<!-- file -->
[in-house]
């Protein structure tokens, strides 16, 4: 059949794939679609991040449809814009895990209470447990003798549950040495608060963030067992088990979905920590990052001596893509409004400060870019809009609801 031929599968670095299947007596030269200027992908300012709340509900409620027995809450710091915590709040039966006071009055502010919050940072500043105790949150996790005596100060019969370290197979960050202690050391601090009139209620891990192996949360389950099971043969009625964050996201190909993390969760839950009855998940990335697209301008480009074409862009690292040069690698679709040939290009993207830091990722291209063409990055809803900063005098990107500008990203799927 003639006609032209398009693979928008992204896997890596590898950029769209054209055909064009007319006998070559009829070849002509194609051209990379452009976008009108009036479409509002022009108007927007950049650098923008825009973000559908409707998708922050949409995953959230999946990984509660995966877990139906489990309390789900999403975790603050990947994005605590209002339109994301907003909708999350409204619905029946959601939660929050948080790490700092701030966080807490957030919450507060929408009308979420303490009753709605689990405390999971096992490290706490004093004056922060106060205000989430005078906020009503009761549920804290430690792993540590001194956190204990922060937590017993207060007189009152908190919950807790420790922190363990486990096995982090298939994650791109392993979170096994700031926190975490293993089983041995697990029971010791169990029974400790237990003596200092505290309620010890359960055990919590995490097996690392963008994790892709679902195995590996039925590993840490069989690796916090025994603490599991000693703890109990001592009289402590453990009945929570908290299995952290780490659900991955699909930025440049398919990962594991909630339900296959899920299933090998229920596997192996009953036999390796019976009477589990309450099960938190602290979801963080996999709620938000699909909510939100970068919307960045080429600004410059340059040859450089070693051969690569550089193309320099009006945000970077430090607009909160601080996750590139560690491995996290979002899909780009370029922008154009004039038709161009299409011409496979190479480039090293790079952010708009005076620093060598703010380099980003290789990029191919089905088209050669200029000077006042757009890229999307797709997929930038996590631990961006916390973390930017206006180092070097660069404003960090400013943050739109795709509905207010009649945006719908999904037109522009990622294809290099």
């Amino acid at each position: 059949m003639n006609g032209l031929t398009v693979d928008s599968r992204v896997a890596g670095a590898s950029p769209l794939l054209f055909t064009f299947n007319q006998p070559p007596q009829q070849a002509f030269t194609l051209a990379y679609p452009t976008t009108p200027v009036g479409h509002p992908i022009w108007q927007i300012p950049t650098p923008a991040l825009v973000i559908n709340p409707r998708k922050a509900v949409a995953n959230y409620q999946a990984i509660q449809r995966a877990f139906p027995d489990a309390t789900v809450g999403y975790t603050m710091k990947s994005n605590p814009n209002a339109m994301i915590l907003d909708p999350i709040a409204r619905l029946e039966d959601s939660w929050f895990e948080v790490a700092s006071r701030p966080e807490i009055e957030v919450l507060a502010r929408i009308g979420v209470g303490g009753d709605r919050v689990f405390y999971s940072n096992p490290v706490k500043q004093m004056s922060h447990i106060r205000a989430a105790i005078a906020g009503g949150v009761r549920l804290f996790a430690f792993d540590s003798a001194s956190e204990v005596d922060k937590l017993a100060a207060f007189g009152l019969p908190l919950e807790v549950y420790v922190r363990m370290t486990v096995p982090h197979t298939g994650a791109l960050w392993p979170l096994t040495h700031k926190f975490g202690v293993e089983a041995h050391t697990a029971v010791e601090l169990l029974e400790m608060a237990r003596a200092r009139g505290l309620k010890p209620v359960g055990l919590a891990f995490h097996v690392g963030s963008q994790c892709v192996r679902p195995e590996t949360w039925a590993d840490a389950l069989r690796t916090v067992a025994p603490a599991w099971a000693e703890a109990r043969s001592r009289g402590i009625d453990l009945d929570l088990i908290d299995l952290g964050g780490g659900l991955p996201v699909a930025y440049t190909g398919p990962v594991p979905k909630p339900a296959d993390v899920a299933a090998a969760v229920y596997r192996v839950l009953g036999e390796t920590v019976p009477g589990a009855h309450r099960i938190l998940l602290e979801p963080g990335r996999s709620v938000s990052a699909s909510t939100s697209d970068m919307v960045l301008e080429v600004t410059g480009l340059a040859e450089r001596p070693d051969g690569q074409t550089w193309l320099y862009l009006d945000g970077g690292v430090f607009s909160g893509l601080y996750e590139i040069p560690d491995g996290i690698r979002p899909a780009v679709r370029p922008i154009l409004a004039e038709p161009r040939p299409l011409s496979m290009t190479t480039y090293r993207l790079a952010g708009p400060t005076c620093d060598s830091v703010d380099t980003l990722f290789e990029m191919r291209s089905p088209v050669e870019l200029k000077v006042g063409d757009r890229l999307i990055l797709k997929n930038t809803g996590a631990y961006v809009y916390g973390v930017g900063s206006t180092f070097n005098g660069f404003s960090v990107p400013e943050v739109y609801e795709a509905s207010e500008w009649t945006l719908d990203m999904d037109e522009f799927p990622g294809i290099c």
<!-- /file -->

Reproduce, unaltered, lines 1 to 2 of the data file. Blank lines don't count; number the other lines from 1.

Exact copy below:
[in-house]
């Protein structure tokens, strides 16, 4: 059949794939679609991040449809814009895990209470447990003798549950040495608060963030067992088990979905920590990052001596893509409004400060870019809009609801 031929599968670095299947007596030269200027992908300012709340509900409620027995809450710091915590709040039966006071009055502010919050940072500043105790949150996790005596100060019969370290197979960050202690050391601090009139209620891990192996949360389950099971043969009625964050996201190909993390969760839950009855998940990335697209301008480009074409862009690292040069690698679709040939290009993207830091990722291209063409990055809803900063005098990107500008990203799927 003639006609032209398009693979928008992204896997890596590898950029769209054209055909064009007319006998070559009829070849002509194609051209990379452009976008009108009036479409509002022009108007927007950049650098923008825009973000559908409707998708922050949409995953959230999946990984509660995966877990139906489990309390789900999403975790603050990947994005605590209002339109994301907003909708999350409204619905029946959601939660929050948080790490700092701030966080807490957030919450507060929408009308979420303490009753709605689990405390999971096992490290706490004093004056922060106060205000989430005078906020009503009761549920804290430690792993540590001194956190204990922060937590017993207060007189009152908190919950807790420790922190363990486990096995982090298939994650791109392993979170096994700031926190975490293993089983041995697990029971010791169990029974400790237990003596200092505290309620010890359960055990919590995490097996690392963008994790892709679902195995590996039925590993840490069989690796916090025994603490599991000693703890109990001592009289402590453990009945929570908290299995952290780490659900991955699909930025440049398919990962594991909630339900296959899920299933090998229920596997192996009953036999390796019976009477589990309450099960938190602290979801963080996999709620938000699909909510939100970068919307960045080429600004410059340059040859450089070693051969690569550089193309320099009006945000970077430090607009909160601080996750590139560690491995996290979002899909780009370029922008154009004039038709161009299409011409496979190479480039090293790079952010708009005076620093060598703010380099980003290789990029191919089905088209050669200029000077006042757009890229999307797709997929930038996590631990961006916390973390930017206006180092070097660069404003960090400013943050739109795709509905207010009649945006719908999904037109522009990622294809290099």